The bunkering at Glenelg is a unique feature of the golf course. The style of revetted faces was implemented in the 1998 – 2004 course redevelopment, with inspiration taken from the classic revetted bunkers of the links courses of Great Britain and Ireland. Glenelg is now well-known through South Australian and Australian golf for its distinctive bunkering.
The Club has committed to the ongoing retention of this bunker character through the implementation of the Course Enhancement Plan, but with modifications to improve the sustainability of this maintenance-heavy bunker style.
A reduction in bunker numbers is proposed, which will reduce the area of revetting required, while a decision to limit the height of the revetted faces will further reduce this area. Fully-revetted bunkers will be limited to greenside bunkers, with fairway bunkers being only partially revetted in a new ‘hybrid’ style.
Artificial turf revetting has been trialled on the course over recent years, with the most recent trial being the re-facing of the practice bunkers. The ongoing reduced maintenance of artificial compared to natural turf is an important factor in improving the bunker maintenance sustainability going forward.
These aspects are discussed in more detail below.
A significant reduction of bunker numbers across the course is proposed in this Course Enhancement Plan, in the order of a 30% reduction from current numbers, from 91 down to 64. While the bunker numbers are reduced, the surface area of bunker sand is expected to be approximately the same as currently, given the planned use of larger ‘hybrid’ bunkers across the course. Whilst this reduction in bunker numbers is driven primarily by the desire for more sustainable bunker management practices going forward, there has also been a re-examination of the strategic philosophies of each hole, with a desire to distil the strategic intent of each hole utilising less bunkers in the process.
These twin desires have driven the reduction in bunker numbers. When coupled with the integration of a number of ‘hybrid’ style fairway bunkers, the Club will have a sustainable bunker regime that will provide more than sufficient golfing challenges while meeting more efficient maintenance needs.
Pictured: Bunkers on the 11th at Glenelg Golf Club [Photo: Ben Flavel]
‘Hybrid’ Fairway Bunkers
One way of achieving the aims of retaining a strong bunker identity across the course, while reducing maintenance inputs and construction costs (materials and labour) is to construct a number of larger fairway bunkers in a ‘hybrid’ type style. This style would combine traditional Glenelg revetted faces with a more natural sand flashed face that bleeds out into the fescue edges of adjacent sandy rough.
While retaining a distinctive Glenelg character, these bunkers would have the advantage of being cheaper to construct and maintain than a fully-revetted bunker of the same size. Design and construction of these larger ‘hybrid’ bunkers would also allow the ready access of bunker rake machines to facilitate sand grooming.
Visually these ‘hybrid’ bunkers will be a striking feature of the course and would complement the fully-revetted character of the majority of bunkers.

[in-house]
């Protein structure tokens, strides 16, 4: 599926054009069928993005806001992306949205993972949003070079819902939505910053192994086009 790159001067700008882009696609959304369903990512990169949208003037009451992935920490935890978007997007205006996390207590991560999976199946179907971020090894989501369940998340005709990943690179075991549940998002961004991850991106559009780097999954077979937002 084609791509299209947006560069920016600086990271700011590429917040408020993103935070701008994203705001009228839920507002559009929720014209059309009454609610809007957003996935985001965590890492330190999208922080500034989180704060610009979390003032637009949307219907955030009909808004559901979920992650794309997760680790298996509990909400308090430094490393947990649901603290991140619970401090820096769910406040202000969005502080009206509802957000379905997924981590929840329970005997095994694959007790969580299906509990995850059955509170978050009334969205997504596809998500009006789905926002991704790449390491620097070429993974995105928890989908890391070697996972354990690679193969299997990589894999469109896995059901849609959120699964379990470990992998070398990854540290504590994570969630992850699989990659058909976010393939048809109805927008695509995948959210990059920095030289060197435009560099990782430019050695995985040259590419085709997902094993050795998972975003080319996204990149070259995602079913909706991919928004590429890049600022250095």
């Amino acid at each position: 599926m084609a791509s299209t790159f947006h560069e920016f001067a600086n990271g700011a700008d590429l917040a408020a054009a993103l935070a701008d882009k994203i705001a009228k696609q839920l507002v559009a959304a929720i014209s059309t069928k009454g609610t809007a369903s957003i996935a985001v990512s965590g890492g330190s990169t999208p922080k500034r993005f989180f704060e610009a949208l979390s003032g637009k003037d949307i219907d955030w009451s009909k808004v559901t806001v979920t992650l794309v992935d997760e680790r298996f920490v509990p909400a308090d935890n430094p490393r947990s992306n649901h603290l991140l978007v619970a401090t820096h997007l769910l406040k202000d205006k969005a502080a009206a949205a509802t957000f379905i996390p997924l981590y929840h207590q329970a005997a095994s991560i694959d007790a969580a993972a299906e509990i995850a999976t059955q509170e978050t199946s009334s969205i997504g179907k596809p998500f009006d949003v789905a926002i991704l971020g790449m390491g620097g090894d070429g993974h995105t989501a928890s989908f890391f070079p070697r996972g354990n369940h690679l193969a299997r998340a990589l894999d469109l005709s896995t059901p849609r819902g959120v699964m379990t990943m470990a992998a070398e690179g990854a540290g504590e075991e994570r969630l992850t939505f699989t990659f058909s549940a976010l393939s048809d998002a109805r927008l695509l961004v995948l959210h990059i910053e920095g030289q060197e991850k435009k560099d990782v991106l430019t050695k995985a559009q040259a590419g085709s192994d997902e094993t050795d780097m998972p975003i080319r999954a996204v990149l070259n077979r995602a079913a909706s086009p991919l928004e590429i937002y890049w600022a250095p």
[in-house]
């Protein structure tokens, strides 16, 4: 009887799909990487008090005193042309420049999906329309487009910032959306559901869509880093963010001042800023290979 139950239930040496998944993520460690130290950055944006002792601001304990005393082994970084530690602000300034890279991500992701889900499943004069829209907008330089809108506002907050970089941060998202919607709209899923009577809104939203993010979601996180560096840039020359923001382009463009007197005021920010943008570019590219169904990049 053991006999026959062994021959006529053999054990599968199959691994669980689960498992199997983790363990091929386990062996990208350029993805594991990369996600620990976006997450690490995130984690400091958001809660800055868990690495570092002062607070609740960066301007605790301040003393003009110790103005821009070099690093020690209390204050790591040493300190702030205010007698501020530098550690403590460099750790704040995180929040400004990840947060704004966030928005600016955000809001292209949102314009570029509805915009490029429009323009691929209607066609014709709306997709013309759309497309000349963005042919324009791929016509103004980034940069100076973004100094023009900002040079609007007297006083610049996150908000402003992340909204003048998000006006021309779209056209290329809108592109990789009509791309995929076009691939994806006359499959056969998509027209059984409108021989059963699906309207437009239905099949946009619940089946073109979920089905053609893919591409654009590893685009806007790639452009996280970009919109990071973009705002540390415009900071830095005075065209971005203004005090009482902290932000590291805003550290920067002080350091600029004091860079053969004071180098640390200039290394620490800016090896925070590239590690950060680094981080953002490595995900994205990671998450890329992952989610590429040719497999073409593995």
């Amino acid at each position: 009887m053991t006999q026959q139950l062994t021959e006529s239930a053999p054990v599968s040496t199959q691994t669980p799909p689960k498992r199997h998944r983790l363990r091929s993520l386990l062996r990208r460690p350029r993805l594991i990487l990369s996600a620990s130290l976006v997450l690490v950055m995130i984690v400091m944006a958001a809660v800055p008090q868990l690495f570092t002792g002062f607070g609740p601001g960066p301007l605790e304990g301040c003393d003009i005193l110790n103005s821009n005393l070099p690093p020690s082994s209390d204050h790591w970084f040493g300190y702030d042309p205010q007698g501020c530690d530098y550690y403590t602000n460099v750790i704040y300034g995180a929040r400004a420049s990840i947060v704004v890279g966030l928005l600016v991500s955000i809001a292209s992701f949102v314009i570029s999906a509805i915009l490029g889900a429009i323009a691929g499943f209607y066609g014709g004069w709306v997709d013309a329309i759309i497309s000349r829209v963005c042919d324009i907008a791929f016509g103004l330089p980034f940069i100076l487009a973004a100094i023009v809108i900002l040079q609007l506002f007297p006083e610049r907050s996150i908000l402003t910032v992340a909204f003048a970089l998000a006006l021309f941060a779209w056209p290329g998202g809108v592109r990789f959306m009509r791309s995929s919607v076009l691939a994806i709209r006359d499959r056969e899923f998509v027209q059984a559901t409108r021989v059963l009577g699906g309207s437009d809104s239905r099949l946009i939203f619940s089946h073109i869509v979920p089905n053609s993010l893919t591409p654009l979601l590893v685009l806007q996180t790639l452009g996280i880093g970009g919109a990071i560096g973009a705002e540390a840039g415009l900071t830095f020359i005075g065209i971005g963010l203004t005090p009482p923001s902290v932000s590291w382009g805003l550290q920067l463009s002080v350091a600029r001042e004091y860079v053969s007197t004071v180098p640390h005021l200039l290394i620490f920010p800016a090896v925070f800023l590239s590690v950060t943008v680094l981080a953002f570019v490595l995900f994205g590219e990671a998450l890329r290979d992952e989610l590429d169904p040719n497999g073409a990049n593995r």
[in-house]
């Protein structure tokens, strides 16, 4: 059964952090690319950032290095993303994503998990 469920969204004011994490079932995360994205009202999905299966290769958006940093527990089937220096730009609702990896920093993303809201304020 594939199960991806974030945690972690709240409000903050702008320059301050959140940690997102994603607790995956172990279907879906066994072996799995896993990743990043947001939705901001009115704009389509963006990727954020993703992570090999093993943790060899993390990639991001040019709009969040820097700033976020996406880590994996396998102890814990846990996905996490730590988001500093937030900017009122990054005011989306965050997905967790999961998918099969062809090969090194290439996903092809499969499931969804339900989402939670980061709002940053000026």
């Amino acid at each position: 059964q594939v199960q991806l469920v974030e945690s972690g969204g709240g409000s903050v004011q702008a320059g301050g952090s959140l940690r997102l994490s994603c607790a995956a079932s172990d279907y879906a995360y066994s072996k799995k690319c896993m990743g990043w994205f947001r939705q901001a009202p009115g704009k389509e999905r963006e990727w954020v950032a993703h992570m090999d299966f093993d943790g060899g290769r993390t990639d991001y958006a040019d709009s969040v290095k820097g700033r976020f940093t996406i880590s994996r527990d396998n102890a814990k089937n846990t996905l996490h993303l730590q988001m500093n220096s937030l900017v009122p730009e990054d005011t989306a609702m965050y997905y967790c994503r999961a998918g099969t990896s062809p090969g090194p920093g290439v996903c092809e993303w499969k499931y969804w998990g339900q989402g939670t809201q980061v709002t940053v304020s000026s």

The Castle Stuart course in Scotland, built in 2009 and the host of 4 Scottish Opens, has utilised such ‘hybrid’ bunkers to complement its fully revetted ones. Some photographic examples of ‘hybrid’ bunkers from Castle Stuart are shown. Construction of one of these ‘hybrid’ style bunkers has recently been undertaken on the right hand side of the 6th hole, where three previously fully-revetted bunkers have been replaced by one ‘hybrid’ bunker, and a sketch of how this bunker will look when complete has also been included.
Photo: Examples of Hybrid bunkers at Castle Stuart in Scotland
Artificial Turf Bunker Revetting
The question of going from natural turf revetting to artificial turf revetting has been considered by the Club, both from an initial cost perspective along with a likely significant decrease in replacement and life cycle costs. A decision has been made to utilise this material in all future bunker construction works. The Club’s golf course architects are also very keen to maintain the characteristic look of revetted bunkers at Glenelg, and feel that the artificial revetting can be made to look indistinguishable from natural turf except on very close inspection, as the recent trials on the Chipping Green bunkers have shown.
Further measures to generally limit the height of revetting will also assist in controlling construction costs of rebuilding bunkers through the implementation phase of the Course Enhancement Plan. Pre-cut artificial turf ‘slabs’ have been economically imported in bulk for use in the reconstruction of bunkers under the plan.
Currently the turf revetting to bunker faces needs to be replaced from every 5 years to every 8 years depending upon each bunker’s orientation to wind and sun. It is expected that the artificial turf revetting will not deteriorate at anywhere near the same rate, with 20+ year lifespans likely.
Photo: Practice bunker with artificial turf revetting
Just over a year ago the Club commenced a program of improving golfer accessibility into the bunkers by lowering the walk-ins on a number of bunkers across the course. This program will be continued through the Course Enhancement Plan implementation works so as to ensure that all bunkers are readily accessible by all golfers, especially the older golfers.
This has the double benefit of allowing bunker raking machine access into a number of the larger bunkers providing maintenance efficiency benefits as well.
Photo: Revetted bunker at Prestwick Golf Club in Scotland